A: Our data are derived from the U.S. Coast Guard NAIS and are free for public use. The MarineCadastre.gov AIS data are intended for coastal and ocean planning. Please see the information at the bottom of the NAIS web page for the terms and conditions of use. If you have additional questions about the terms and conditions, please use the contact email on the NAIS data request page.
Q: Are the AIS data provided by MarineCadastre.gov adequate for regulatory or enforcement
A: The AIS data provided by Marine Cadastre are intended for marine planning purposes only.
Q: What is the resolution (cell size) of the density grids?
A: The cell size for the kernel density grids (2011 and 2013) is 100 meters. The cell size for the transit count grids (2015, 2016, and 2017) is 100 meters.
Q: Why are there AIS points over land (e.g., like Kansas and Canada in data set
A: Location values are principally derived from on-vessel GPS devices. For a detailed discussion on errors in GPS signals, please search the web or contact a vendor of GPS units. Accurately reported GPS positions from vessels being transported over land can also be seen in the data, as well as vessels transiting very small canals and locks that may be difficult or impossible to see on a web-map.
Q: How do I account for apparent inconsistencies of the AIS timestamp and of an observed vessel’s
A: The full timestamp is added to the record by the base station, using the time clock of the base station that is reporting in UTC. Be sure to account for your time zone shift to UTC and other offsets such as Daylight Savings Time.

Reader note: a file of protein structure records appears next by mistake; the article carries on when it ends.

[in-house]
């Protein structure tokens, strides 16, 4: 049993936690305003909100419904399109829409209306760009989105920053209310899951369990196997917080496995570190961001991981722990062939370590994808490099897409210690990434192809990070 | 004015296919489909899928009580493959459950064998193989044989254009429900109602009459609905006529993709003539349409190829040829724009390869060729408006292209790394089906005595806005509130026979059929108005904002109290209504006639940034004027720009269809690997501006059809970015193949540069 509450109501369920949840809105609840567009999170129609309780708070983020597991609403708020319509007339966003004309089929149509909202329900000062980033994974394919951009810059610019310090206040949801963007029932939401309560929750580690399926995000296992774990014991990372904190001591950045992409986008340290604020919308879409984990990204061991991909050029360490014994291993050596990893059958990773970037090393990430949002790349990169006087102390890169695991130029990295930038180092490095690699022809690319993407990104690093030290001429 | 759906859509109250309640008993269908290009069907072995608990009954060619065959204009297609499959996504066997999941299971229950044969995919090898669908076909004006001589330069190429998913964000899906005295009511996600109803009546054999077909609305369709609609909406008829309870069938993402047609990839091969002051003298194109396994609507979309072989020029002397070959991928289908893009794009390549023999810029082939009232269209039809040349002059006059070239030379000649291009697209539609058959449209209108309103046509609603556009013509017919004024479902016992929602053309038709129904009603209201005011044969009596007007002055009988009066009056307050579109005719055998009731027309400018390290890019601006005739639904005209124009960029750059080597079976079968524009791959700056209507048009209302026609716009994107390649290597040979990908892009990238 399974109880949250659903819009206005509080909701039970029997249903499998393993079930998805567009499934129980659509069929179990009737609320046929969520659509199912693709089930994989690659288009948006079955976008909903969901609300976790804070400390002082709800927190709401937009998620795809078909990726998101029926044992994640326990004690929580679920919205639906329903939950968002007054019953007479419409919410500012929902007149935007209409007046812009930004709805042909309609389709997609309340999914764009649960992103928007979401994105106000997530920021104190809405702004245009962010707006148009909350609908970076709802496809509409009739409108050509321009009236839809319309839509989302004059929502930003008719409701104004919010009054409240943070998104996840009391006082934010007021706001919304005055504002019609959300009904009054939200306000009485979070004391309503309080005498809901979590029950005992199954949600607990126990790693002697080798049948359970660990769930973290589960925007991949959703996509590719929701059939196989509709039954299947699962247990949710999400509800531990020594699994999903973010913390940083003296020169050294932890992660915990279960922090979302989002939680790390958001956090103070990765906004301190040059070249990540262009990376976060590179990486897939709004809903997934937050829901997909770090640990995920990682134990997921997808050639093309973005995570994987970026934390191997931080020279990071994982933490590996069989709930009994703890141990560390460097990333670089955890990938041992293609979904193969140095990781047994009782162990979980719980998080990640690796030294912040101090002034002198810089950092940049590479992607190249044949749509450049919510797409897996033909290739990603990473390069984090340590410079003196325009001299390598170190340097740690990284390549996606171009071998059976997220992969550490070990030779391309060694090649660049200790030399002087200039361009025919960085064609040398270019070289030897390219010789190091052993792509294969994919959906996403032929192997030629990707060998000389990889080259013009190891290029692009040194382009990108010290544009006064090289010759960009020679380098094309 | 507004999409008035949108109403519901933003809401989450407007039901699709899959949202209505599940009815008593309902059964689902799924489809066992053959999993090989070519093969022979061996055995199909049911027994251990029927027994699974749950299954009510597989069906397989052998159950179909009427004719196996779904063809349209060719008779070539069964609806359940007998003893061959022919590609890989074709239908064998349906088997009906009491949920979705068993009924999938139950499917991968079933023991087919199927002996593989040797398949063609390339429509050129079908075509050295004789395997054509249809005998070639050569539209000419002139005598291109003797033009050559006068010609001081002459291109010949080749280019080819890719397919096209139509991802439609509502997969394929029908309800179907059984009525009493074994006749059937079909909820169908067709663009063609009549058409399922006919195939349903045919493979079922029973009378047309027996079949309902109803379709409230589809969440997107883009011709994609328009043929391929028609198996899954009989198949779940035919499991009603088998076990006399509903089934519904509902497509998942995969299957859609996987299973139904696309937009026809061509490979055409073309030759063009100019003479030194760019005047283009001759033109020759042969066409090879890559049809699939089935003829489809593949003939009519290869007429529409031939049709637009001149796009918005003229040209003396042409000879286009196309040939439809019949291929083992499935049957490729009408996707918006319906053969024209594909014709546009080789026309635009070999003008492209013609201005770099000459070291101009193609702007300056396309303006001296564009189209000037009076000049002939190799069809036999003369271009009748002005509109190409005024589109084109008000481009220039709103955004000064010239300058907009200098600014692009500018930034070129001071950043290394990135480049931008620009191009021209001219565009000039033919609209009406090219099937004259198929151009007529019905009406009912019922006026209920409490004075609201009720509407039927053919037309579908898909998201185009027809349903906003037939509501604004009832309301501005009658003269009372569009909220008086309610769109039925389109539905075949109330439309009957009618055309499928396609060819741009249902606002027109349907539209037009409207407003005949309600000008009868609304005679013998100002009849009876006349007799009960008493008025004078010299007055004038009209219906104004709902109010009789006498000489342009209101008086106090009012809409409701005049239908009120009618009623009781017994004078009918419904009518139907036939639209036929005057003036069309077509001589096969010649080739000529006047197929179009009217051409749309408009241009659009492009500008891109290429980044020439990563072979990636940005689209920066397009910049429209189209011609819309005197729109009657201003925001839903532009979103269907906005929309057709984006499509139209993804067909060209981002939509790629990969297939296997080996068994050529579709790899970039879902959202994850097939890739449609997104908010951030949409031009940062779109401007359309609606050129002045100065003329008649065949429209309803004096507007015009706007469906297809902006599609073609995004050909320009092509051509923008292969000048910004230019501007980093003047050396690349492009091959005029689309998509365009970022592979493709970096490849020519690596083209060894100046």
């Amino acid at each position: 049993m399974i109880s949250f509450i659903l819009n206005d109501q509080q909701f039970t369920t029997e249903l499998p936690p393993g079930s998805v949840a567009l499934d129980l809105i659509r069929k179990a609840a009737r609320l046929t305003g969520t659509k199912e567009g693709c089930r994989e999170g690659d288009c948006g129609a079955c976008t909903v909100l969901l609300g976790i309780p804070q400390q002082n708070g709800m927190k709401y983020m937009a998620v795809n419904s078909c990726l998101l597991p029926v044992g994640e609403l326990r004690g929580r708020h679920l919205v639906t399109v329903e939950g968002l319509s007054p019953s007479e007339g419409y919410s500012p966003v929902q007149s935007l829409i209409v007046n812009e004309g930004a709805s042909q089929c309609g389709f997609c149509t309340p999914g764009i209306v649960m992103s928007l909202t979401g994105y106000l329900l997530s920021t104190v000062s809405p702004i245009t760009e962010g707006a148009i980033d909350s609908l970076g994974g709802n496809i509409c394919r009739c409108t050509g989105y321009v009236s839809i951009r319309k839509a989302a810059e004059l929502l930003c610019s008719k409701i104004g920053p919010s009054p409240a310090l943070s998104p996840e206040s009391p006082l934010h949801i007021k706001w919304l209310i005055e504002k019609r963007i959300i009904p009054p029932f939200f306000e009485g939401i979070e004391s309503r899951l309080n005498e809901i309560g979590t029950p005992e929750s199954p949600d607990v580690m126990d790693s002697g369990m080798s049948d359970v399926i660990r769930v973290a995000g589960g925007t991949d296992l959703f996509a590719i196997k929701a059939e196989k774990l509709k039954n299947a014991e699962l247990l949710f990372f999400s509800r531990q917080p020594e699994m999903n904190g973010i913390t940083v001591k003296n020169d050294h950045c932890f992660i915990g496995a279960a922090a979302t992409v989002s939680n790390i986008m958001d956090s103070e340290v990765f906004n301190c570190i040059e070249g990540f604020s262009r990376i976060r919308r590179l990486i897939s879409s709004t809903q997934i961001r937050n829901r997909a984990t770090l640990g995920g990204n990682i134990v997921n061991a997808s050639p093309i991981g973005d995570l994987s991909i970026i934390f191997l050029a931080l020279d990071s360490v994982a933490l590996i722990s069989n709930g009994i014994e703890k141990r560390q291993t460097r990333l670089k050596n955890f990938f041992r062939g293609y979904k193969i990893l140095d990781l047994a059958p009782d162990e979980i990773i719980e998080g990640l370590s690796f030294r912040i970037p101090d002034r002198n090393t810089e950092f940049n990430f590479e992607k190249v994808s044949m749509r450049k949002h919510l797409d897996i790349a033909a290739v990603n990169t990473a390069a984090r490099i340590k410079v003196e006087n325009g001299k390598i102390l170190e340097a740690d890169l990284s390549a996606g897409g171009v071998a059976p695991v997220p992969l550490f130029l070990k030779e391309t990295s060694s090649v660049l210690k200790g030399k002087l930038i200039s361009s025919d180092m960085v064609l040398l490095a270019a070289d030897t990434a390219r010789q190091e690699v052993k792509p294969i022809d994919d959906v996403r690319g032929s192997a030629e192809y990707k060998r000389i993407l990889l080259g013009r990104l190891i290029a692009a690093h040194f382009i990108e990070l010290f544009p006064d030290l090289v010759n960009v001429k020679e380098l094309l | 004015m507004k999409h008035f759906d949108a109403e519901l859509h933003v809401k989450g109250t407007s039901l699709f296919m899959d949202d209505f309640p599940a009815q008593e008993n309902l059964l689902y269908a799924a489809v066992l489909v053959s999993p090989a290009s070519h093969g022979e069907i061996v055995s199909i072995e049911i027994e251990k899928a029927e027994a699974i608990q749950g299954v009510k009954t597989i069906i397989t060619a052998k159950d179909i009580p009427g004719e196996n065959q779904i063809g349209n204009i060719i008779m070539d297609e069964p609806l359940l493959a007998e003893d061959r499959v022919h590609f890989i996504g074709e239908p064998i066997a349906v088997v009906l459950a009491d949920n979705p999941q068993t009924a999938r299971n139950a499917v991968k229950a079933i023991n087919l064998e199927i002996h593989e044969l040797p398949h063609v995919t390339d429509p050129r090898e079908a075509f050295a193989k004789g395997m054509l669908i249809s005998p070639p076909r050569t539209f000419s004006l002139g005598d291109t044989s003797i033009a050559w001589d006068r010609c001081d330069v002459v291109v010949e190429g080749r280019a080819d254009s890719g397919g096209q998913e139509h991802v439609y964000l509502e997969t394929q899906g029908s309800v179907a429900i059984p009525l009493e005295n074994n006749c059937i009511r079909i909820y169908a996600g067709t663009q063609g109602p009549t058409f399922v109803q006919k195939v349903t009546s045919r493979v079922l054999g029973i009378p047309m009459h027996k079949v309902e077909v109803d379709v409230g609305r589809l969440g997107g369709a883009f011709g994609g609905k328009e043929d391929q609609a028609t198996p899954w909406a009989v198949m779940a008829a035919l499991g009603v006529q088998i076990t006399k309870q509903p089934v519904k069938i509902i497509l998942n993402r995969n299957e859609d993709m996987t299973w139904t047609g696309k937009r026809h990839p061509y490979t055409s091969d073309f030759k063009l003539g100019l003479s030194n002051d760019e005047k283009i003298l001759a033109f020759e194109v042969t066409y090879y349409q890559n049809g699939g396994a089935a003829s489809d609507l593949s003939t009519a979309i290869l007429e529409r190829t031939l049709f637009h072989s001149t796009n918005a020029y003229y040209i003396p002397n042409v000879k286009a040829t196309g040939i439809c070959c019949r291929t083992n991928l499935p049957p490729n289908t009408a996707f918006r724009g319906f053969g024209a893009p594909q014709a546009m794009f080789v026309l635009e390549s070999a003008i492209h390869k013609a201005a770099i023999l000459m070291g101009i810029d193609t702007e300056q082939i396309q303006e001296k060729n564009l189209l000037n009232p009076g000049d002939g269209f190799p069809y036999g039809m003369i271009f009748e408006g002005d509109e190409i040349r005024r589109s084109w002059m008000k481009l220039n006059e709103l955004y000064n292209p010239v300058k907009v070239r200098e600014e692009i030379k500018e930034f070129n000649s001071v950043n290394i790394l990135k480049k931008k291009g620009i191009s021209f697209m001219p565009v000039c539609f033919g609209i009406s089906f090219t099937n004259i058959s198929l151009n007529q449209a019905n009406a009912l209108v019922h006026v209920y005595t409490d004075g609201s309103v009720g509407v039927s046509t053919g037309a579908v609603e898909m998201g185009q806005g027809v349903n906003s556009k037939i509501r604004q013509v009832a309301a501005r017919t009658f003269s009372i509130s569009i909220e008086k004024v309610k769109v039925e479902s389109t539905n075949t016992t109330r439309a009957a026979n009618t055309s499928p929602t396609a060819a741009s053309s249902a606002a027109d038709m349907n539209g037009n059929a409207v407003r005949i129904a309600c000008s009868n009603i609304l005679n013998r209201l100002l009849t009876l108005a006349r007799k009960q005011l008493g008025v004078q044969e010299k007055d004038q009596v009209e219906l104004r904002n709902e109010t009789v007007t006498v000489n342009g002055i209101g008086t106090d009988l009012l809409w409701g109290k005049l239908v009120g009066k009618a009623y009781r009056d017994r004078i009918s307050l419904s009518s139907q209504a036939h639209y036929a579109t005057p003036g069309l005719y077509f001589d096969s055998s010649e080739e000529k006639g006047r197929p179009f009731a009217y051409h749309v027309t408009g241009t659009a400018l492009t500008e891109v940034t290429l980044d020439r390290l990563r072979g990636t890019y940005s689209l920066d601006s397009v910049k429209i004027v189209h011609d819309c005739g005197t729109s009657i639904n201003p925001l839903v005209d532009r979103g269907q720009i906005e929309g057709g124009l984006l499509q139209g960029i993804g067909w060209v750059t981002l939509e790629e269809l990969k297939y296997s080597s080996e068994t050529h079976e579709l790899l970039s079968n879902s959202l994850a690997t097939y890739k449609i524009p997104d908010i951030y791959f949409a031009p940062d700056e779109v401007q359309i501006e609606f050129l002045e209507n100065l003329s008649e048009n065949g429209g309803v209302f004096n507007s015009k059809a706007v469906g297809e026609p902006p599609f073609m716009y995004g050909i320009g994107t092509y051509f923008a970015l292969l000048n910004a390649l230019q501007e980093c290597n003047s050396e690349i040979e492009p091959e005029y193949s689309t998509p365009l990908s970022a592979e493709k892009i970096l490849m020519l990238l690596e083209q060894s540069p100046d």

Q: Is there a schema diagram or data dictionary for the new AIS points data?
A: Below is the proposed data dictionary starting in 2018. This expands the 2015, 2016, and 2017 data with the addition of the Transceiver Class designation.
Q: What does a value of “511” in the Heading field represent?
A: The value 511 stands for “not available = default.”
Q: What is represented by Vessel Type code 59, and what is RR Resolution No. 18
A: A good place to begin researching the meaning of type codes and resolutions is on the U.S. Coast Guard Navigation Center website (see IMO Resolutions).
Q: How can I calculate the estimated time of arrival (ETA) for vessel tracks?
A: While there are multiple ways one could calculate ETA values, here is just one suggestion:
- Filter the points to remove unwanted vessels or vessel types.
- Generate vessel tracks, probably using a 24-hour period to segment the tracks.
- Generate a polygon defining the arrival port.